But everywhere, people were clearly glad to be in uniform and back on the job after a long, uncertain and stressful wait.

A Monday morning meeting of about 80 personnel just to check in and mark the occasion was more like a high school reunion than anything else, Point Reyes National Seashore spokesman John Dell’Osso said.

Wildlife ecologist Dave Press said everyone was glad to see one another and find out how they had passed the month away from work.

“It was very uplifting,” said Dell’Osso, a 36-year employee of the seashore. “It was great to see everybody.”

The public was allowed during the federal shutdown to use trails and roads on the 71,000-acre seashore, a year-round attraction to locals and tourists alike.

Read more at https://www.pressdemocrat.com/news/9221142-181/point-reyes-national-seashore-reopens

Posted on Categories Climate Change & Energy, Habitats, WildlifeTags , , ,

From Sonoma County to Antarctica, Point Blue studies climate change through birds

Jeanne Wirka, THE PRESS DEMOCRAT

Tucked behind a Petaluma office park overlooking Shollenberger wetlands, the headquarters of Point Blue Conservation Science can be difficult to find without a map.

Yet this 53-year-old, Petaluma-based organization is doing globally significant work from Alaska to Antarctica, and from the Sierra Nevada to the California coastline. Point Blue’s 160 scientists form a kind of “geek squad” for nature — unapologetically generating, interpreting and leading with data that document impacts of a changing climate and other threats to wildlife and ecosystems.

“We are driven by data,” said Point Blue’s chief scientist, Grant Ballard. “If the data don’t say anything, we don’t say anything.”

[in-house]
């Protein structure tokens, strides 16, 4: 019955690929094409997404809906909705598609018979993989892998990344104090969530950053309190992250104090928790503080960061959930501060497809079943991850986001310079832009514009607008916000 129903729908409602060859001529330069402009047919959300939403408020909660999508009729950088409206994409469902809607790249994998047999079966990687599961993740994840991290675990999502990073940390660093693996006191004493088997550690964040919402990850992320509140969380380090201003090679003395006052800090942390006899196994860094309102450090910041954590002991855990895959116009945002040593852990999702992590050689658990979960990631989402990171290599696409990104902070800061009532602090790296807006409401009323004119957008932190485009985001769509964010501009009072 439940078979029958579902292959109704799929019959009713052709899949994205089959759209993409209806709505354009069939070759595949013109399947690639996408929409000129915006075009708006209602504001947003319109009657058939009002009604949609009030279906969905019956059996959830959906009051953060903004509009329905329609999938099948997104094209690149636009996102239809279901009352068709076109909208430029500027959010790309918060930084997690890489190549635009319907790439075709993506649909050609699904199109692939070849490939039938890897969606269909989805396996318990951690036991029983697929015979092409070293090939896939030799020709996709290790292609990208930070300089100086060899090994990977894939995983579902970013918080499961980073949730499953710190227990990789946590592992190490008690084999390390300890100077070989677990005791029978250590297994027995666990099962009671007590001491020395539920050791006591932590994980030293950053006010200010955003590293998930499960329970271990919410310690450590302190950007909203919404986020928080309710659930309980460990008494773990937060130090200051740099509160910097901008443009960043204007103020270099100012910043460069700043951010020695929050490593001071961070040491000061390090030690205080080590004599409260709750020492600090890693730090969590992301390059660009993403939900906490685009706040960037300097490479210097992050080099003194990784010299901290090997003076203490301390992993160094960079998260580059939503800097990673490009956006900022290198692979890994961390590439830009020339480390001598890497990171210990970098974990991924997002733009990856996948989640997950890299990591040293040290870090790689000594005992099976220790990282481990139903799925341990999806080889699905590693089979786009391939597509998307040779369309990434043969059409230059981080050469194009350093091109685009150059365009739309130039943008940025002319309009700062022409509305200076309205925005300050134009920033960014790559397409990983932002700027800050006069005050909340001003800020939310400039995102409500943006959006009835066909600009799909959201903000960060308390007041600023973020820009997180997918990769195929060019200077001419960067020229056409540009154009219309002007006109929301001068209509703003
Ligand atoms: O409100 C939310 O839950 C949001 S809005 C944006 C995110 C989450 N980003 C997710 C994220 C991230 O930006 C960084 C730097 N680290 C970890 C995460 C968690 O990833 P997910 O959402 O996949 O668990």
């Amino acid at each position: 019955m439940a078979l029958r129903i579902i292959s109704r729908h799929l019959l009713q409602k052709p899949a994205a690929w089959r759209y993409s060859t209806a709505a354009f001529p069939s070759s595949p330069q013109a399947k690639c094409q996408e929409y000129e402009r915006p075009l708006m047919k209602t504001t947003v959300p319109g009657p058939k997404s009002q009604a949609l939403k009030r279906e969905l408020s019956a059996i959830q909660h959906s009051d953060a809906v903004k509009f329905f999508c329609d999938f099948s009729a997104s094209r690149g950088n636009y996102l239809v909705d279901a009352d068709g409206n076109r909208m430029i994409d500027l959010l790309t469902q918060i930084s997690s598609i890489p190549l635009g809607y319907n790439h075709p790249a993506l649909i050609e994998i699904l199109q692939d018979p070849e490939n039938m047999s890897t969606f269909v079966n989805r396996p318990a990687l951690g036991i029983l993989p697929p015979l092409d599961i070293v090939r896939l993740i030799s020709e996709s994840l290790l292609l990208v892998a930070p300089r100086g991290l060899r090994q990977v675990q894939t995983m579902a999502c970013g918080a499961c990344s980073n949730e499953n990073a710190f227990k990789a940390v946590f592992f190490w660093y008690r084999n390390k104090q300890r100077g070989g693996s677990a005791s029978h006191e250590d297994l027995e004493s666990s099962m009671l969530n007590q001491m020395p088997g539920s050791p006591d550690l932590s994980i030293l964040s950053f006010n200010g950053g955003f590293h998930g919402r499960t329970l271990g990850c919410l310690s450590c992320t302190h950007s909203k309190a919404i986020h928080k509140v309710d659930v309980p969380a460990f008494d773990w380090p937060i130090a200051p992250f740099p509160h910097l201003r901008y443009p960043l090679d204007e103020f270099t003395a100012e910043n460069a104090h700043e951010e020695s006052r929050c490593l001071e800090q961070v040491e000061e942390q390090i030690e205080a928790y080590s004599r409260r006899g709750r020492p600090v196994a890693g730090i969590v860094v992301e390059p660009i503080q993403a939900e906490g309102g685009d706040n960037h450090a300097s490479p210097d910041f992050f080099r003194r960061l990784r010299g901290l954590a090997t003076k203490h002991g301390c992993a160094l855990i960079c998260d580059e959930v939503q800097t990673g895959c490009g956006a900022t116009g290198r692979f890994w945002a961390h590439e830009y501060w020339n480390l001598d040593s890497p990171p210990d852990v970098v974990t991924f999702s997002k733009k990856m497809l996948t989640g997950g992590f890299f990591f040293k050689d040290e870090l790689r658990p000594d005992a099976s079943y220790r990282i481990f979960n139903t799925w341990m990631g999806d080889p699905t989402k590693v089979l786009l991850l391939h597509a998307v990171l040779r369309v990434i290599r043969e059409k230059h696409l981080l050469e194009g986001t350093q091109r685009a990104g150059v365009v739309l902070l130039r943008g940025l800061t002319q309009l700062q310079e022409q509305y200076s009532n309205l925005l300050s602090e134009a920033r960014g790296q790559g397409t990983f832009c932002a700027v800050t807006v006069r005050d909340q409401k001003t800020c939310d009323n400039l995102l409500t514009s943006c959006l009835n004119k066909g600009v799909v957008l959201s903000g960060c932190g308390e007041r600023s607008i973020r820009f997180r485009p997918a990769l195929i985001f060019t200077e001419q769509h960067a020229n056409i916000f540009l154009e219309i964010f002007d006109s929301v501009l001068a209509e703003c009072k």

Since its 1965 origins as the Point Reyes Bird Observatory, the organization’s scientists and their collaborators have recorded more than a billion observations of birds and other wildlife from field stations throughout California and in Antarctica. According to Ballard, it is precisely these long-term data sets, some of which dates 50 years, that set Point Blue apart.

“By taking the long view, we can speak with credibility about whether changes are happening or not.”

It comes as no surprise then that climate change has become the central focus of Point Blue’s research and that “climate-smart conservation” is now the cornerstone of its strategy.

The complexity of how and whether animals respond to changes in their environment is perhaps best illustrated by one of Point Blue’s most charismatic long-term research subjects, the Adélie (pronounced “uh-DELL-ee”) penguin, a tough little bird whose population in Antarctica’s Ross Sea has actually been increasing during the time Point Blue has been studying them.

Posted on Categories Climate Change & Energy, Sonoma Coast, WildlifeTags , , ,

Oceans are warming even faster than previously thought

Kendra Pierre-Louis, THE NEW YORK TIMES

Scientists say the world’s oceans are warming far more quickly than previously thought, a finding with dire implications for climate change because almost all the excess heat absorbed by the planet ends up stored in their waters.

A new analysis, published Thursday in the journal Science, found that the oceans are heating up 40 percent faster on average than a United Nations panel estimated five years ago. The researchers also concluded that ocean temperatures have broken records for several straight years.

“2018 is going to be the warmest year on record for the Earth’s oceans,” said Zeke Hausfather, an energy systems analyst at the independent climate research group Berkeley Earth and an author of the study. “As 2017 was the warmest year, and 2016 was the warmest year.”

As the planet has warmed, the oceans have provided a critical buffer. They have slowed the effects of climate change by absorbing 93 percent of the heat trapped by the greenhouse gases humans pump into the atmosphere.

“If the ocean wasn’t absorbing as much heat, the surface of the land would heat up much faster than it is right now,” said Malin L. Pinsky, an associate professor in the department of ecology, evolution and natural resources at Rutgers University. “In fact, the ocean is saving us from massive warming right now.”